I’m speaking as someone who understands and has seen tragedy before and how a president has had to deal with it. And I was very critical of George W. Bush, so I’m speaking at a point of understanding. I remember when Kanye West screamed out that George W. Bush doesn’t like black people. Well, who’s screaming out that Donald Trump doesn’t like Puerto Ricans? I don’t hear it. But only time will tell.
Melissa Parker (Smashing Interviews Magazine): You clashed bigtime with Sean Spicer.
April Ryan: And I clashed bigtime with Sarah Sanders.
Melissa Parker (Smashing Interviews Magazine): And you tried to make peace with Sarah.
April Ryan: Tried to. I knew Sean before he came to the White House. We had a decent relationship prior to that. Sean and I were cool. But when he came to the White House and became press secretary, it became strained, and the main reason why it changed is because this president doesn’t like me. This president is keenly aware and briefing them of what’s going on, and he instructs them as to what he wants, and he didn’t want me.
So we will never get along as long as they are fighting me. I’m not going to let you fight me and war on me and try to humiliate me, denigrate me or discredit me. I’ll never let you do that and think we’re going to be friends. I’m not going to let you beat me down, and then we’re going to be friends. That’s just not common sense.
Melissa Parker (Smashing Interviews Magazine): Sean Spicer falsely claimed that Donald Trump had attracted the biggest ever inauguration audience. Do you think Sarah Sanders will finally get tired of lying to the American people also?
April Ryan: There’s this thing called video, too, so you can be caught in your lies. They’re being caught in their lies. That’s the thing. But I hear Sarah is trying to do an elegant exit. But the question is, when will that be?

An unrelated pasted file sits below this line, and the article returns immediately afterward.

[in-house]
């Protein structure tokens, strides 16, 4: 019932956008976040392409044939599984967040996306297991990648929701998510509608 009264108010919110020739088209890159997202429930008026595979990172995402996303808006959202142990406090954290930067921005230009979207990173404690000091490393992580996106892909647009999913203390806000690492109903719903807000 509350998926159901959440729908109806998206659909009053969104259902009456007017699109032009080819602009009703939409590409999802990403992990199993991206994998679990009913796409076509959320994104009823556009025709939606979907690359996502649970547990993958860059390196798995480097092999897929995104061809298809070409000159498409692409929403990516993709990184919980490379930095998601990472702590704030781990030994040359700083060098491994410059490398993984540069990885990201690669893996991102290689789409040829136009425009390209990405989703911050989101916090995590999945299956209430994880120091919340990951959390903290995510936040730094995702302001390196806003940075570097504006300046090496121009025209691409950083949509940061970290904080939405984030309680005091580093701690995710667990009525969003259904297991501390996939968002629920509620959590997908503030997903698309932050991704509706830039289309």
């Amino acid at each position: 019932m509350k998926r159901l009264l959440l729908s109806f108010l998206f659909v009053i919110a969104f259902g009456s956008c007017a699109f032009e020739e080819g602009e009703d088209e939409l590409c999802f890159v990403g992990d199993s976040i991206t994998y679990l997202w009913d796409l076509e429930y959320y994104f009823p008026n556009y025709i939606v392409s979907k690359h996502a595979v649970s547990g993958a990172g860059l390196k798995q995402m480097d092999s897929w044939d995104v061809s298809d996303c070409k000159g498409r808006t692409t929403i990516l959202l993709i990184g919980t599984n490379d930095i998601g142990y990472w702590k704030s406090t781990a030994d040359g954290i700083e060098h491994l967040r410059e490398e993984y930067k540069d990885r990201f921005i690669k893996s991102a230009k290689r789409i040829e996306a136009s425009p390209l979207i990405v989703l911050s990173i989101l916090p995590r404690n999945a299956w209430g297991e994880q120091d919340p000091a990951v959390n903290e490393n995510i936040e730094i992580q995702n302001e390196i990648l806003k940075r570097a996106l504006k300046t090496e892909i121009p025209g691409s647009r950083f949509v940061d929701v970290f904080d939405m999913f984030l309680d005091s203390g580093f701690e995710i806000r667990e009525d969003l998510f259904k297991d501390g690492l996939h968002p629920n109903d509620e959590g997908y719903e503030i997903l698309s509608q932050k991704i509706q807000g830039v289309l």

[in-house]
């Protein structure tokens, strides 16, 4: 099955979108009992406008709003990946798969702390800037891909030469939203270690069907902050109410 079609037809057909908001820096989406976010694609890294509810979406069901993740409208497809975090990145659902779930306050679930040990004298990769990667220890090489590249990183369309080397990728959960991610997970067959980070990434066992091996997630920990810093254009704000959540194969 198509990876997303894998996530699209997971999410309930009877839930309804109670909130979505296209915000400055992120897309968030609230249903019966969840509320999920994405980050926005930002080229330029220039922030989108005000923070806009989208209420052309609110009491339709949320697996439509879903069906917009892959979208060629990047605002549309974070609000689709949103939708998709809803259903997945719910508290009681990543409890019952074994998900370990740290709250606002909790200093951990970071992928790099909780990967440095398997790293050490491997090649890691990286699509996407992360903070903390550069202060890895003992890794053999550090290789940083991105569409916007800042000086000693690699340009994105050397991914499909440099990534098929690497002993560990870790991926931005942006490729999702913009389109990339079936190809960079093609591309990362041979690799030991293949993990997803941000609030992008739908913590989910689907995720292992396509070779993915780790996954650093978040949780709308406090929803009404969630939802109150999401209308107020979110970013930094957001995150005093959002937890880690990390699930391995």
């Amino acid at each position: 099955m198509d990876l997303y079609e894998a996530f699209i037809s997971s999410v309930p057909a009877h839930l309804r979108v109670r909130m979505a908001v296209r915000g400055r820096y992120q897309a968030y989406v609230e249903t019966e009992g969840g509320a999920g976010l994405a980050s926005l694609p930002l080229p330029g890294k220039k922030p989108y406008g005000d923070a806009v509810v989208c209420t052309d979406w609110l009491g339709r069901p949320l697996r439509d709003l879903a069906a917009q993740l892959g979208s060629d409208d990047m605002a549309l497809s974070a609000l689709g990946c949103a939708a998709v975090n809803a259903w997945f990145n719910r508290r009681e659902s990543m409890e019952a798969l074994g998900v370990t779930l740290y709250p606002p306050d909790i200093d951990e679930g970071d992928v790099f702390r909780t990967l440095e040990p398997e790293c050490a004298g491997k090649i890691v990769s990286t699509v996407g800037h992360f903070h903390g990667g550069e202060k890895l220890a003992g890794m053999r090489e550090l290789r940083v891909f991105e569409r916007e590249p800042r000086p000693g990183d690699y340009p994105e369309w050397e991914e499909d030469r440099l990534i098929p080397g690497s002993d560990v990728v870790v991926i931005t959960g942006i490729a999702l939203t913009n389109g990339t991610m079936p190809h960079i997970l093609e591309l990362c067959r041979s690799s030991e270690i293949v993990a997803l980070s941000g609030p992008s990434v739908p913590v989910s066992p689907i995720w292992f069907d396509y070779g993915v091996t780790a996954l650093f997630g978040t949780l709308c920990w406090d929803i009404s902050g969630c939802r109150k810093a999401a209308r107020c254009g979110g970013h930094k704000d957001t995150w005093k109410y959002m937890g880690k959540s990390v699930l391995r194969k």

Melissa Parker (Smashing Interviews Magazine): So there are rumors that she’s leaving?
April Ryan: No, not rumors. She’s trying to do an elegant exit. What will that look like? I don’t know. But she wants to leave on her own terms.
Melissa Parker (Smashing Interviews Magazine): Have you read Omarosa Manigault’s book?
April Ryan: No, and I won’t.
Melissa Parker (Smashing Interviews Magazine): About your book, Omarosa said, “Hopefully, people will read it.”
April Ryan: Hopefully people will read it? Well, my book is doing pretty well, I think. What I will say about Omarosa is she was actively complicit. She’s not a hero. She was taping as her safety net. You know, the “gotcha,” in case she got fired in case things turned wrong. She was trying to vilify me, discredit me. She was blocking people from coming into the White House. She was actively being a villain. For her to say she’s part of the resistance now is because personally she lost her paycheck, her stature. That’s the only reason why she’s now this disgruntled employee.
Melissa Parker (Smashing Interviews Magazine): You talk in the book about Omarosa being a Democrat in the past and working with Al Gore.
April Ryan: She was with Al Gore. She supported Hillary. She supported Bill, and she supported Obama.
Melissa Parker (Smashing Interviews Magazine): Donald Trump is also an ex-Democrat, so do you think that perhaps he just played the Republican game to become president?